The cultural-slash-academic issues have more to them. I don’t mean the eternal question of whether it’s really “plagiarism” if you’re copying your past work. That question isn’t so helpful, because saying that this was or wasn’t plagiarism is just arguing about definitions. The real issue, around which the definitional one merely dances, is whether this sort of double-dipping involves a commitment to forms of honesty that we consider situationally appropriate and that are consistent with the norms of the relevant cultural community.

So did it? I really don’t know. Jones did, after all, film the darn thing a second time. False claims of credit tend to involve a core element of laziness. But Jones didn’t take the footage and just slap new music and French Connection title card over it. No, he went back into those tunnels, brought back the same actresses in new FCUK clothes, and ran through the whole shoot again. There are a lot of shots in there; this can’t have been an easy or a cheap project (even with the benefit of having done it once already).

In this, it resembles another, literally quixotic creative endeavour. I’m reminded of Pierre Menard, the Borges charcter who so immersed himself in the world of Cervantes that he successfully re-created Don Quixote, line for line, from scratch. There are also elements of another notable shot-by-shot recreation: Gus Van Sant’s remake of Psycho. Jones, however, goes them both one better—even Ol’ Gus didn’t get the same actors, and where Menard made himself into Cervantes, Jones immerses himself in himself.

Groovecutters frame the question as one of “ripping off” or “bootlegging.” Those terms are ethical and aesthetic. They suggest a certain possible relation of authenticity between a purported creator and a work. For a group of remix-fueled DJs, to fail to add new elements or make any meaningful recombination when working with the old is a deep insult. It’d be like, oh, I don’t know, playing the exact same setlist over and over at every gig. There’s no re in the remix.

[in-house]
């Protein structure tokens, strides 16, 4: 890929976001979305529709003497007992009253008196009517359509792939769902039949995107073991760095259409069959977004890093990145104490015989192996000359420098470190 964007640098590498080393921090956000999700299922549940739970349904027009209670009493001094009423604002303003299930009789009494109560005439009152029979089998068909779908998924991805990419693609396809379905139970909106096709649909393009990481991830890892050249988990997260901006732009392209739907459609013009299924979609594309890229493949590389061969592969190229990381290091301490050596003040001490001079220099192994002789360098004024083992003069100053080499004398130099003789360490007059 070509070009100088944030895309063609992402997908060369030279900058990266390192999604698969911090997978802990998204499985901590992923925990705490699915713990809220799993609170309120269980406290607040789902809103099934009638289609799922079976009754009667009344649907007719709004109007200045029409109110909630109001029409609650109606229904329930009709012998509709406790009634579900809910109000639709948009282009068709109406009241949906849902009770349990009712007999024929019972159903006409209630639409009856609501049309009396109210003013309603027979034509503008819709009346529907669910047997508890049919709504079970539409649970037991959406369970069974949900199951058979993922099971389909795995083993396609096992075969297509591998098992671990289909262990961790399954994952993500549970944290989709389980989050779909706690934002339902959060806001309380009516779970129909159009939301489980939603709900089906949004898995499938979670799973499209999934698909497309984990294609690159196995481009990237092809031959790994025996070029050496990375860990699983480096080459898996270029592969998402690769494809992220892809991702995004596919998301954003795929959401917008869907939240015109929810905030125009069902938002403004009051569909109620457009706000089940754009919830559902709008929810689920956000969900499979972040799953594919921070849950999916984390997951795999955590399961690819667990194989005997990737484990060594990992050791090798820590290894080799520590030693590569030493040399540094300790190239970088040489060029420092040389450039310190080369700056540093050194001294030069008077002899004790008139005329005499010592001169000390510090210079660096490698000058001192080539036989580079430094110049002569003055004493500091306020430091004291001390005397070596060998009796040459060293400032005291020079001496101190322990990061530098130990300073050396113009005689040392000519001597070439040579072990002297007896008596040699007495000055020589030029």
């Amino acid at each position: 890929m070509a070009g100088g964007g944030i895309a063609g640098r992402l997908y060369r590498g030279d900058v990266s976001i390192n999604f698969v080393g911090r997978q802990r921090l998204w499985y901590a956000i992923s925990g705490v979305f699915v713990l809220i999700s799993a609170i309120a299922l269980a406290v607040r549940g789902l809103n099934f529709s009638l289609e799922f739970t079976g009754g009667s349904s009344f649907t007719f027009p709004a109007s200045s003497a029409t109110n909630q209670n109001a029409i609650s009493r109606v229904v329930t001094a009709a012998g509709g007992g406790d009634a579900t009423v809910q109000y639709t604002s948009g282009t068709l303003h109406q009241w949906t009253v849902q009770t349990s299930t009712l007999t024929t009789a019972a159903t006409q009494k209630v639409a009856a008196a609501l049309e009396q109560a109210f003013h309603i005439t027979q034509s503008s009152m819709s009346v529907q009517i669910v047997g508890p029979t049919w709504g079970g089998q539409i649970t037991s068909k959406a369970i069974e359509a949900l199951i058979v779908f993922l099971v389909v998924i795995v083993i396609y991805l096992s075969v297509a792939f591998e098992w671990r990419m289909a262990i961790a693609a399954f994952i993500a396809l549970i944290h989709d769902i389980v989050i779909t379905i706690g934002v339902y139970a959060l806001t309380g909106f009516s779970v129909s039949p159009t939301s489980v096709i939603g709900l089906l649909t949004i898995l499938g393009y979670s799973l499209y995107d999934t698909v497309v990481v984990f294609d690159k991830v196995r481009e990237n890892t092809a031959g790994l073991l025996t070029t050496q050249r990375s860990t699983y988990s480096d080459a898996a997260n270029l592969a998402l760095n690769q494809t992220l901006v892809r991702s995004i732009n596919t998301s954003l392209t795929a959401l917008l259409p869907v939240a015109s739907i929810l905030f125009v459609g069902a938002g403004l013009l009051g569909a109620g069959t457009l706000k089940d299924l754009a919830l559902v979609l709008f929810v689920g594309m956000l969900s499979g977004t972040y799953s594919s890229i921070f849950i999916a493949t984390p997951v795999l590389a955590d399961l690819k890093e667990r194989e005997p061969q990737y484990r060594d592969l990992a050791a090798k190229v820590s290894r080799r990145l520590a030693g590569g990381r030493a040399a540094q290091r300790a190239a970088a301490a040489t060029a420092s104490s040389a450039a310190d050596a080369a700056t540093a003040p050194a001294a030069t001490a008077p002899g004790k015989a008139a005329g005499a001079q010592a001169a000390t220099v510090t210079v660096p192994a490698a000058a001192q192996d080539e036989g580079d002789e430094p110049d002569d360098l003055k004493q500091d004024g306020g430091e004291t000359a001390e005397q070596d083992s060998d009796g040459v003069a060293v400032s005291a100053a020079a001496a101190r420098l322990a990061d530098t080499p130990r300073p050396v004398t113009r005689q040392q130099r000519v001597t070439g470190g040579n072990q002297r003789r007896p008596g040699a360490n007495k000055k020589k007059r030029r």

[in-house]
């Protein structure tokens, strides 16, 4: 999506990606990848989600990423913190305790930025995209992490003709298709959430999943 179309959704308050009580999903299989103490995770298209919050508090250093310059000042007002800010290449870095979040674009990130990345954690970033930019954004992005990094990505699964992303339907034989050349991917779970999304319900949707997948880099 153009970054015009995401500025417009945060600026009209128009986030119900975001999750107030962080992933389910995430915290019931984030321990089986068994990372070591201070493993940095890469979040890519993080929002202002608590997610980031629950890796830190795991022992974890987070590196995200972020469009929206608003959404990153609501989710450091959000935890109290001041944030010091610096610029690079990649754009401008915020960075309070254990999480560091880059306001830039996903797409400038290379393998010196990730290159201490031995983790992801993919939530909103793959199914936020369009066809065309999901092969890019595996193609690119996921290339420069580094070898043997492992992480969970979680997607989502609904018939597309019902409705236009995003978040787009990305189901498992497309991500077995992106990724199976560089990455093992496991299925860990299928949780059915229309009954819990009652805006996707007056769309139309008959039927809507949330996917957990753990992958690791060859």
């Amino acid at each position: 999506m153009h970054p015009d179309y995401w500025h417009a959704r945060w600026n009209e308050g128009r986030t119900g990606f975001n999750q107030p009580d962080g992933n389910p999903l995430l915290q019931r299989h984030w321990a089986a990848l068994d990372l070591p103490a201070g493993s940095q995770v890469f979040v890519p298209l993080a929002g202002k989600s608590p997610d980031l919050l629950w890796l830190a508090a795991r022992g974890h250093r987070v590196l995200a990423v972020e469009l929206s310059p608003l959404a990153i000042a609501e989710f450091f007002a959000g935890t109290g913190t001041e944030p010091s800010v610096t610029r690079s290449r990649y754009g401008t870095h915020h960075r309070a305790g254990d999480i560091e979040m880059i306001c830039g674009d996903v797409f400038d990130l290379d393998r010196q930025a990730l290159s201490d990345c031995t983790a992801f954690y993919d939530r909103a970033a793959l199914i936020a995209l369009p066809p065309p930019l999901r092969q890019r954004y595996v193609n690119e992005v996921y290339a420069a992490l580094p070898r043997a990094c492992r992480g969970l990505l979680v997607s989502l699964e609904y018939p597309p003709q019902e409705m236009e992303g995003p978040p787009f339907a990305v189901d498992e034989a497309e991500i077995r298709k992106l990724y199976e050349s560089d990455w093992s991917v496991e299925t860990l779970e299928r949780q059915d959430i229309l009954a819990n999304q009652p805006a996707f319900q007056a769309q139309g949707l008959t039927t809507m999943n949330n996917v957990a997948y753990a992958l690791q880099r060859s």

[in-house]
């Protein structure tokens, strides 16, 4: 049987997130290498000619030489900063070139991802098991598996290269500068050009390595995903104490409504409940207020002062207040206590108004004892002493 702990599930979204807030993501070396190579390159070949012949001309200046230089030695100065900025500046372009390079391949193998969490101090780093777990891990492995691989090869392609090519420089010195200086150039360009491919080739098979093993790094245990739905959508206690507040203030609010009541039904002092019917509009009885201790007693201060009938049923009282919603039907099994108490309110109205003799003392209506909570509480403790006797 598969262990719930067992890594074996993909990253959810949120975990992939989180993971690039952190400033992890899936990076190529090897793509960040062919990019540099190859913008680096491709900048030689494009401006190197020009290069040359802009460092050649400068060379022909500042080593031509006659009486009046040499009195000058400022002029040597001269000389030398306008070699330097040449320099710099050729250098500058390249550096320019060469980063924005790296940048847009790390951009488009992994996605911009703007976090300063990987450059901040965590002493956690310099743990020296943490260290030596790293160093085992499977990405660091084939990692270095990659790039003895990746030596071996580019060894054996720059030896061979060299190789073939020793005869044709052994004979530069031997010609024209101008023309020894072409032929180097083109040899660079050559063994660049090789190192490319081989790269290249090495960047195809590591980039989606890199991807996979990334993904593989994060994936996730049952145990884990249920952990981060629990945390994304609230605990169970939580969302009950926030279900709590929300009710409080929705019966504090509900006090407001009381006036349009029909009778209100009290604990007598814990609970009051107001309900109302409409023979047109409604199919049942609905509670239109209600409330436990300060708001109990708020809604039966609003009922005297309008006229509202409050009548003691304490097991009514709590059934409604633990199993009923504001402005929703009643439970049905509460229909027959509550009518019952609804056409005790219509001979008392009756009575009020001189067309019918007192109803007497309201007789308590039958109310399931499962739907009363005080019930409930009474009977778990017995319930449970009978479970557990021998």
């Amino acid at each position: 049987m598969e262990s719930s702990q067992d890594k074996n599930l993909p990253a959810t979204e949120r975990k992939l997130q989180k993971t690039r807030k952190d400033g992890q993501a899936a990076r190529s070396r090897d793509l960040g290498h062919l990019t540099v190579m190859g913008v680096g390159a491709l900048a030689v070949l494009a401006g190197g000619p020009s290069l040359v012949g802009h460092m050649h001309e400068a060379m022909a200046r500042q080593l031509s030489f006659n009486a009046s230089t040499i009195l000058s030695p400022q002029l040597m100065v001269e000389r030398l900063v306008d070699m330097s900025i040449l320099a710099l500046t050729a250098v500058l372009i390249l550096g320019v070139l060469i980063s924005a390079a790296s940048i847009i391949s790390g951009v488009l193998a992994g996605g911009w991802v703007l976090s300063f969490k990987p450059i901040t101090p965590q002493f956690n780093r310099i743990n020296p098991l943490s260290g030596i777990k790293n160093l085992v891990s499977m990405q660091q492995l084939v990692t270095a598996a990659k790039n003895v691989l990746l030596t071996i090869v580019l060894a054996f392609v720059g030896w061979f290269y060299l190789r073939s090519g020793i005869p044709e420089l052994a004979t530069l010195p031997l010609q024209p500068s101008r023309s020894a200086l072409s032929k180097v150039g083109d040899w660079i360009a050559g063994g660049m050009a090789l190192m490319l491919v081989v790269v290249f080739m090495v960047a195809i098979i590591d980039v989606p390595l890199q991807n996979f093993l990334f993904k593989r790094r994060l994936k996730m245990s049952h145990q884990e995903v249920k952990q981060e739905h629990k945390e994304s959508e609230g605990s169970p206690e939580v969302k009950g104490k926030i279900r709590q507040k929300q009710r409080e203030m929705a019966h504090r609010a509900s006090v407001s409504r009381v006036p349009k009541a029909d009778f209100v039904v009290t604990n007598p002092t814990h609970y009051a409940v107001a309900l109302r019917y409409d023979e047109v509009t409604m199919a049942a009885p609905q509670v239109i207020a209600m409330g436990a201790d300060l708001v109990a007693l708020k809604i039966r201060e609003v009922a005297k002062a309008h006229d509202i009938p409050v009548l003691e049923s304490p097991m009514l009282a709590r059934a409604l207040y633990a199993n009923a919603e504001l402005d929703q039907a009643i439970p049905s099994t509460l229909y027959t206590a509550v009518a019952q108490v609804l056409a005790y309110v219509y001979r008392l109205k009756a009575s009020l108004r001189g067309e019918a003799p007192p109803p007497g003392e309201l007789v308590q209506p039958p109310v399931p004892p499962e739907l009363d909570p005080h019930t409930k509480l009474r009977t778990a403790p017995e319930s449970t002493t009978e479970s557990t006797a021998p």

Then again, those implicit claims to authenticity are also problematic here. For one, the greatest contribution Groovecutters made to the video—the music—is the one element inarguably not present in the French Connection ad. For another, the video was produced for them, bears a Virgin Records copyright logo, putting Groovecutters in a a slightly odd position to be talking about “their” video. And finally, let’s not forget that this is a video aimed squarely at the adolescent groinal and steroidal impulses. Hott chixx! Beating the crap out of each other! And kissing!

Or perhaps we should read these two videos against a more banal backdrop. Chicksploitation is not a new genre. The pouting and the pummelling are tropes. Remaking this plotless basement fight is either the ultimate capitulation to the formulaic displays they involve or a wry commentary on it. You enjoy watching catfights? You liked that one underground? Well, have I got a treat for you!

One last twist. I cut out a few words from the Brand Republic quotation above for the sake of dramatic revelation. You see, Duncan Jones is the son of David Bowie. Pretty much everything here has a whole additional layer of irony and oddity when you ponder the problems of replication, recreation, and presentation posed by Mr. Space Oddity, the crown prince of sexually-ambiguous glam rock. According to Wikipedia, Jones himself, formerly known as “Zowie Bowie,” wrote an undergraduate thesis on the mind/body problem and artificial intelligence and later dropped out of a Ph.D. program to attend film school. The mind reels.

In short, I’m still in a state of amazement at this juxtaposition. There are entire cultural studies conferences in here. I’m just happy to live on the shores of a cultural ocean that regularly beaches such curious creatures from the briny deep.